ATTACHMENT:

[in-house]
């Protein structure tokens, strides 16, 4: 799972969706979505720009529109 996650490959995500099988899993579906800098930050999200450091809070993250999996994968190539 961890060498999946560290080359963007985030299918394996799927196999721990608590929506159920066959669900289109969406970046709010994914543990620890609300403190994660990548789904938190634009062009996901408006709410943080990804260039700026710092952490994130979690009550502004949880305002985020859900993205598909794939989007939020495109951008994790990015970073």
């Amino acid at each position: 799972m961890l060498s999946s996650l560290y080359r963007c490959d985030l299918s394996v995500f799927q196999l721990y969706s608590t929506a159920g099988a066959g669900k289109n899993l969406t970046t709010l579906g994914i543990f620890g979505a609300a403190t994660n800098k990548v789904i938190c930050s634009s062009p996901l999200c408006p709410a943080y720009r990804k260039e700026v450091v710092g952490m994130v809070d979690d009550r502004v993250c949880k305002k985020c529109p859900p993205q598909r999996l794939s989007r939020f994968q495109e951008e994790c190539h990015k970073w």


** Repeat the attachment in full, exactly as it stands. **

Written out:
[in-house]
């Protein structure tokens, strides 16, 4: 799972969706979505720009529109 996650490959995500099988899993579906800098930050999200450091809070993250999996994968190539 961890060498999946560290080359963007985030299918394996799927196999721990608590929506159920066959669900289109969406970046709010994914543990620890609300403190994660990548789904938190634009062009996901408006709410943080990804260039700026710092952490994130979690009550502004949880305002985020859900993205598909794939989007939020495109951008994790990015970073």
């Amino acid at each position: 799972m961890l060498s999946s996650l560290y080359r963007c490959d985030l299918s394996v995500f799927q196999l721990y969706s608590t929506a159920g099988a066959g669900k289109n899993l969406t970046t709010l579906g994914i543990f620890g979505a609300a403190t994660n800098k990548v789904i938190c930050s634009s062009p996901l999200c408006p709410a943080y720009r990804k260039e700026v450091v710092g952490m994130v809070d979690d009550r502004v993250c949880k305002k985020c529109p859900p993205q598909r999996l794939s989007r939020f994968q495109e951008e994790c190539h990015k970073w």